The Tucsonans devoted to getting more low-income Pima County kids into high-quality preschools have a message:
The Pima County Preschool Investment Program, or PCPIP, is alive.
And, after sitting down with organizers last week as they took stock of what’s happened — or not happened, as in the case of county support — I’d say their determination to make PCPIP a reality is alive and well.
Combine that energy with a letter County Administrator Chuck Huckelberry sent to Flowing Wells Superintendent David Baker a few days ago and new research about the multi-generational benefits of preschool, and I’m encouraged — maybe even cautiously optimistic.
Baby steps. Or, more apropros, preschooler steps.
The advocates, for now calling themselves the Early Childhood Working Group but understandably seeking a snazzier and more descriptive name, gathered Wednesday to recap, strategize and plan. No summer off for them.
And, yes, it is frustrating that the Pima County Board of Supervisors hasn’t agreed to fund the requested $4.8 million that would enroll more than 450 low-income kids in high-quality preschools.
The case for high-quality preschool has been strengthened by new research from economics Nobel laureate professor James J. Heckman and co-author Ganesh Karapakula: The positive effects of attending high-quality preschool continue into adulthood and the next generation.
Think of it as a BOGO — buy one, get one — for taxpayers.
Heckman’s research follows the adults who in the 1960s were disadvantaged children attending high-quality preschool in Ypsilanti, Michigan, that is now known as the Perry Preschool Project.
Consider this, from the report:
Attending preschool may not “permanently increase a crude IQ measure,” but “simplistic measures of cognitive achievement prove to be poor indicators of life success.”
Being part of Perry “significantly increased the participants’ employment, health, cognitive and socioemotional skills and reduced the male participants’ criminal activity, especially violent crime.”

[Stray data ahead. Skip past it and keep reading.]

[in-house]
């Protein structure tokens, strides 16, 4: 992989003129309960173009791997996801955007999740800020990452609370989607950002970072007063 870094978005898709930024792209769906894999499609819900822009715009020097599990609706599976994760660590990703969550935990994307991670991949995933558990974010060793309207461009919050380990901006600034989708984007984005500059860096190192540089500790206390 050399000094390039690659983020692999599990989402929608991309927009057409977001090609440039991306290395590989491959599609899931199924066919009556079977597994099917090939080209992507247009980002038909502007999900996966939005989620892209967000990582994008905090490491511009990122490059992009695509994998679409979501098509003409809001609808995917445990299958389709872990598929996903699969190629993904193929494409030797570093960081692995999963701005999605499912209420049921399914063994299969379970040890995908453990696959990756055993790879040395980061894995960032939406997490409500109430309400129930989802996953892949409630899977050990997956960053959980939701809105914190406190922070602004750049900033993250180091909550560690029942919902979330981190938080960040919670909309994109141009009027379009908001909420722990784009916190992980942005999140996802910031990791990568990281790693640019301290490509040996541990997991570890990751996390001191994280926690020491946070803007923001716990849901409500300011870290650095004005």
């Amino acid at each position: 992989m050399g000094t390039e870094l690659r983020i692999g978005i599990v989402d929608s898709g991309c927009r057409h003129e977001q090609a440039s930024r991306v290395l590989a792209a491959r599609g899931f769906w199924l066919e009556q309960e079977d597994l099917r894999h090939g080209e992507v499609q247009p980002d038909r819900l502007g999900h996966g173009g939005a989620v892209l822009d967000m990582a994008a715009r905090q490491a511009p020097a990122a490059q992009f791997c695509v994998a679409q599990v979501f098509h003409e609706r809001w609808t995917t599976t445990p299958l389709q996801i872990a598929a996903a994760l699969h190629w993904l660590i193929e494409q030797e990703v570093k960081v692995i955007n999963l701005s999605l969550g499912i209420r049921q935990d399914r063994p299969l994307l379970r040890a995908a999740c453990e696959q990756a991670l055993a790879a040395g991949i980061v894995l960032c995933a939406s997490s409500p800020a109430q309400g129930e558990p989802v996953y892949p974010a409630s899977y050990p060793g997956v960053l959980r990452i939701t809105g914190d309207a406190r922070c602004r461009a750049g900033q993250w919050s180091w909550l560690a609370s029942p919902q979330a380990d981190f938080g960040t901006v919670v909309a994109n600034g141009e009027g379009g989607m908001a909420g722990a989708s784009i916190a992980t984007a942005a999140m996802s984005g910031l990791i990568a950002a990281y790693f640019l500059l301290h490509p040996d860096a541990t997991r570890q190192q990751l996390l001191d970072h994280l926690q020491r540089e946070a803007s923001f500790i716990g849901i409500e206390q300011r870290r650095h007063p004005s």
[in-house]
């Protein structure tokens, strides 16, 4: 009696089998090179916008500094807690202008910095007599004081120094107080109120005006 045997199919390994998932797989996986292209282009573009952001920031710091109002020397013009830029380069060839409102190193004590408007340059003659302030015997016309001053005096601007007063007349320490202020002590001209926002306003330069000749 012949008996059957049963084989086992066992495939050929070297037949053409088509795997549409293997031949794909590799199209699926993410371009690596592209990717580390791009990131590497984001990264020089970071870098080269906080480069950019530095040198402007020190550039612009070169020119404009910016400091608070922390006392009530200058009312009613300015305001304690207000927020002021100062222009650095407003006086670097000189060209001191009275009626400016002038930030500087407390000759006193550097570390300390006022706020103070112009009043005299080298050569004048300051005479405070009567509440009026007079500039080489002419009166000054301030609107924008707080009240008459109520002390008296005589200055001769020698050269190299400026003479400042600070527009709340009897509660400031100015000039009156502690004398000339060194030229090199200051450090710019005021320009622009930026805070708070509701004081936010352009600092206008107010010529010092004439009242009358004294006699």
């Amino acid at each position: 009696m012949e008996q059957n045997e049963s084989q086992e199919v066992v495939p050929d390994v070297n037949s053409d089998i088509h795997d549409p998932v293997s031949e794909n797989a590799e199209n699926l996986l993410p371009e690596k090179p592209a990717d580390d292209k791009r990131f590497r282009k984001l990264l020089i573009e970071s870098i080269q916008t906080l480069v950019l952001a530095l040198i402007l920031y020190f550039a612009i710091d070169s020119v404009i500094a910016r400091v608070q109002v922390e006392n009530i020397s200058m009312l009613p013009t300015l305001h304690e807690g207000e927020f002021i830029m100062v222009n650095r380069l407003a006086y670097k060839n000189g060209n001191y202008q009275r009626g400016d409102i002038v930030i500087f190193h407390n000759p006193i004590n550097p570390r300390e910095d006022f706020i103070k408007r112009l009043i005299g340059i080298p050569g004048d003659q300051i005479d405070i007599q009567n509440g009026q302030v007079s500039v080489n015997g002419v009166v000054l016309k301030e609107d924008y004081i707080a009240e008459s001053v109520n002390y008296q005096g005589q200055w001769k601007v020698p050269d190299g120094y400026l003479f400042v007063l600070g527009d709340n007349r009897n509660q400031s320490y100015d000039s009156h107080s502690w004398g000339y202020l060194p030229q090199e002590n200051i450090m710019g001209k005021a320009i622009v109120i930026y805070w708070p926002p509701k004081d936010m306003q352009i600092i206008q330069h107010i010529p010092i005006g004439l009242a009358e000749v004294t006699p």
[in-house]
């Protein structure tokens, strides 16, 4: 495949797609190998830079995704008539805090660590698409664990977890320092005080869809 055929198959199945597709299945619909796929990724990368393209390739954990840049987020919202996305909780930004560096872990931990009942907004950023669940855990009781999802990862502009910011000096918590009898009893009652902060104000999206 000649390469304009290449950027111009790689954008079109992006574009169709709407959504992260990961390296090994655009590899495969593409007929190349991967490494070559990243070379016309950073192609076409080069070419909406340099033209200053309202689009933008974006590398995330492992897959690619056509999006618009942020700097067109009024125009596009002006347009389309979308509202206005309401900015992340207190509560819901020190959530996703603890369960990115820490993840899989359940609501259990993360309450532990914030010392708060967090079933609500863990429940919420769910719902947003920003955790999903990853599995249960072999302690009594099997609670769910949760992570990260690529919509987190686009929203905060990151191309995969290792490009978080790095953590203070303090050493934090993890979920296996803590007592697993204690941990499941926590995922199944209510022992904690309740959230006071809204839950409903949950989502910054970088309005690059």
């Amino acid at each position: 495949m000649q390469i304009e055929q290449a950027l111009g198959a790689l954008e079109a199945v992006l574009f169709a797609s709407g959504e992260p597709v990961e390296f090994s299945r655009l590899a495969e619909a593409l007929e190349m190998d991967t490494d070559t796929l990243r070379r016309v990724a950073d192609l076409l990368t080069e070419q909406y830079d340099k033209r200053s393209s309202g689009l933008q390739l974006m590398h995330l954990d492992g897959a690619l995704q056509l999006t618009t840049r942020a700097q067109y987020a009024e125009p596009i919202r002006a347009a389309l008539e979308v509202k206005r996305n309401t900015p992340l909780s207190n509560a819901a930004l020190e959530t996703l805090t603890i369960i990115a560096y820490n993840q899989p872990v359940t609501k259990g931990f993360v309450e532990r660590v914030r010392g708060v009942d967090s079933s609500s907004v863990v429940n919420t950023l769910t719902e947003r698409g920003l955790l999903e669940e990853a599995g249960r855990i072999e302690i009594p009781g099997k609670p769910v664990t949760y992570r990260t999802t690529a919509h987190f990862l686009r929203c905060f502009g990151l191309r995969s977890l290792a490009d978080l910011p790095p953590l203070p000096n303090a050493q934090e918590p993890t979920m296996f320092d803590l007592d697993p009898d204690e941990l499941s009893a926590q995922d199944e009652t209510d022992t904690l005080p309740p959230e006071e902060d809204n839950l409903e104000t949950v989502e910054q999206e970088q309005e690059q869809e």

All worth our investment.
“Heckman and his co-author found substantial second-generation effects on education, employment, crime, school suspensions and health.”
And, the “wide range of beneficial effects are particularly strong for the male children of participants, especially those of male participants.”
That’s banking on the future.
County officials should heed Heckman’s conclusion:
“High-quality early childhood education emerges as an effective tool for fighting intergenerational poverty.”
Who in Pima County doesn’t have a vested interest in fighting intergenerational poverty?
Huckelberry’s letter to school superintendents asks for answers to financial questions, such as how much districts now spend on preschool education, for how many kids and the monetary value of available classroom space and potential employee salaries.
If K-12 districts can contribute to the PCPIP partnership in these ways, the overall price tag would “certainly reduce the gap in additional funding” needed, he writes.
Huckelberry doesn’t offer support for PCPIP, but his questions are pertinent to the conversation.
Early childhood education is the best investment a community can make in its economic growth, civic vitality and health. However, doing something about it takes long-range vision in a tire-in-every-pothole political climate.
Huckelberry proves the point, writing that he does not see PCPIP as being a “Pima County government program,” but rather a program “proposed to serve children in the Pima County geographic region.”
Publicly funded preschool isn’t a program to serve children.
It’s a program to serve every Pima County resident.
Sarah Garrecht Gassen is the Star’s Opinion Editor. Email her at email@example.com and follow her on Facebook.